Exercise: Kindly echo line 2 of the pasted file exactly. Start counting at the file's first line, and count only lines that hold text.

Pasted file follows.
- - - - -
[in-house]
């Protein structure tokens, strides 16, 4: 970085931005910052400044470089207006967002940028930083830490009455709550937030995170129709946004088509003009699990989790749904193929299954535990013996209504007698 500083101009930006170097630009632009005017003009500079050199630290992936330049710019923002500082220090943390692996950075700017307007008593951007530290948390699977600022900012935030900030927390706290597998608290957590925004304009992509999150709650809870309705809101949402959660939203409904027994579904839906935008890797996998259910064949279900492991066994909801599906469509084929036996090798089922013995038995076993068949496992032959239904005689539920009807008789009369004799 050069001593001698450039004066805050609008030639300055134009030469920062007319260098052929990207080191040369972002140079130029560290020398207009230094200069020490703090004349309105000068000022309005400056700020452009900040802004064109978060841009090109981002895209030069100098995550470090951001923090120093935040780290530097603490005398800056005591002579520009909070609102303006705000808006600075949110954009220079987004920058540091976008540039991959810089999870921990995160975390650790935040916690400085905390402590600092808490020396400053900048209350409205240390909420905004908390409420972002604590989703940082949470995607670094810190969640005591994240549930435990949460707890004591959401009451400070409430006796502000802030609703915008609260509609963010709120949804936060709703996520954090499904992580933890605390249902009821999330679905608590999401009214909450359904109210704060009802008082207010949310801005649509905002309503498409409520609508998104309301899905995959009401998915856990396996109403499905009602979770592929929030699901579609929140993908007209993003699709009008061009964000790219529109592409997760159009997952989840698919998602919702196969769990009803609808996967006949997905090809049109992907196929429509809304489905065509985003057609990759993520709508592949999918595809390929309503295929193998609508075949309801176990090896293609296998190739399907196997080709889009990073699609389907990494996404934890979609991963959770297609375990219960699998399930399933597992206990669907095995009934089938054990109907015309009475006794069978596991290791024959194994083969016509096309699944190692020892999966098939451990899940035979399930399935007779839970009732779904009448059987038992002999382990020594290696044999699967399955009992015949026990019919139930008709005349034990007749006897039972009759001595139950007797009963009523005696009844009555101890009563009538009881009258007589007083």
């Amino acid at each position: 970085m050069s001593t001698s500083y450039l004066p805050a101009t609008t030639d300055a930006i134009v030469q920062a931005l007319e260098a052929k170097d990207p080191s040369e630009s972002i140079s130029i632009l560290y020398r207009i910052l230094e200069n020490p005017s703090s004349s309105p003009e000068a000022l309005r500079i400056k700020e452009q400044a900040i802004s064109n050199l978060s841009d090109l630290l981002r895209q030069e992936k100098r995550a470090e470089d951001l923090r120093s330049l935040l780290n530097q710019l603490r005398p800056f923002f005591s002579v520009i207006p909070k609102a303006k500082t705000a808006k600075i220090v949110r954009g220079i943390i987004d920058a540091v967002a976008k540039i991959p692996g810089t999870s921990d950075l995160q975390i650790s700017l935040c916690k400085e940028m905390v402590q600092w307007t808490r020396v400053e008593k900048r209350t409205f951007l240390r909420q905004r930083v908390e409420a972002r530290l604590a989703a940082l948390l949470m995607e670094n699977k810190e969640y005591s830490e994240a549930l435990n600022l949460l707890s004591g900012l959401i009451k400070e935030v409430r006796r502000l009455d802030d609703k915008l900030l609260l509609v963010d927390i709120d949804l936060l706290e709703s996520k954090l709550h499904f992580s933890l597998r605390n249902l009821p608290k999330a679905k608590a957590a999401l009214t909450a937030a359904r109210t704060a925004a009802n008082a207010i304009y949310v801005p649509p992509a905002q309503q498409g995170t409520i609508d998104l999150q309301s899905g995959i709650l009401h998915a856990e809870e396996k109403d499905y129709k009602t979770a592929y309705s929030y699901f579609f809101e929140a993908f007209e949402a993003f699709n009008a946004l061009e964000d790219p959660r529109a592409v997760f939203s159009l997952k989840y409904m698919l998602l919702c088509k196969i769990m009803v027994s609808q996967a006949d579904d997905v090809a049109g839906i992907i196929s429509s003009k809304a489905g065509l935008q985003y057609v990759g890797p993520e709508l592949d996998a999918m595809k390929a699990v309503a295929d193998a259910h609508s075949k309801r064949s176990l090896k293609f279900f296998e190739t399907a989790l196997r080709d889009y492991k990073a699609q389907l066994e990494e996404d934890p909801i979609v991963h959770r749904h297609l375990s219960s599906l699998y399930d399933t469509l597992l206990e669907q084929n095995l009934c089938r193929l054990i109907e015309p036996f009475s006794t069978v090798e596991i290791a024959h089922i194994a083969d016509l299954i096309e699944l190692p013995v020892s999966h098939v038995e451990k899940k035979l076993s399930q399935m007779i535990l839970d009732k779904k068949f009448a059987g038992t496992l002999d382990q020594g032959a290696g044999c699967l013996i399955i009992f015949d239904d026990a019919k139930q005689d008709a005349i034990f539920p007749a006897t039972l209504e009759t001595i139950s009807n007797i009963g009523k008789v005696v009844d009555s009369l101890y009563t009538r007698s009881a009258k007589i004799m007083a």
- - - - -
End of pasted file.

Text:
């Protein structure tokens, strides 16, 4: 970085931005910052400044470089207006967002940028930083830490009455709550937030995170129709946004088509003009699990989790749904193929299954535990013996209504007698 500083101009930006170097630009632009005017003009500079050199630290992936330049710019923002500082220090943390692996950075700017307007008593951007530290948390699977600022900012935030900030927390706290597998608290957590925004304009992509999150709650809870309705809101949402959660939203409904027994579904839906935008890797996998259910064949279900492991066994909801599906469509084929036996090798089922013995038995076993068949496992032959239904005689539920009807008789009369004799 050069001593001698450039004066805050609008030639300055134009030469920062007319260098052929990207080191040369972002140079130029560290020398207009230094200069020490703090004349309105000068000022309005400056700020452009900040802004064109978060841009090109981002895209030069100098995550470090951001923090120093935040780290530097603490005398800056005591002579520009909070609102303006705000808006600075949110954009220079987004920058540091976008540039991959810089999870921990995160975390650790935040916690400085905390402590600092808490020396400053900048209350409205240390909420905004908390409420972002604590989703940082949470995607670094810190969640005591994240549930435990949460707890004591959401009451400070409430006796502000802030609703915008609260509609963010709120949804936060709703996520954090499904992580933890605390249902009821999330679905608590999401009214909450359904109210704060009802008082207010949310801005649509905002309503498409409520609508998104309301899905995959009401998915856990396996109403499905009602979770592929929030699901579609929140993908007209993003699709009008061009964000790219529109592409997760159009997952989840698919998602919702196969769990009803609808996967006949997905090809049109992907196929429509809304489905065509985003057609990759993520709508592949999918595809390929309503295929193998609508075949309801176990090896293609296998190739399907196997080709889009990073699609389907990494996404934890979609991963959770297609375990219960699998399930399933597992206990669907095995009934089938054990109907015309009475006794069978596991290791024959194994083969016509096309699944190692020892999966098939451990899940035979399930399935007779839970009732779904009448059987038992002999382990020594290696044999699967399955009992015949026990019919139930008709005349034990007749006897039972009759001595139950007797009963009523005696009844009555101890009563009538009881009258007589007083």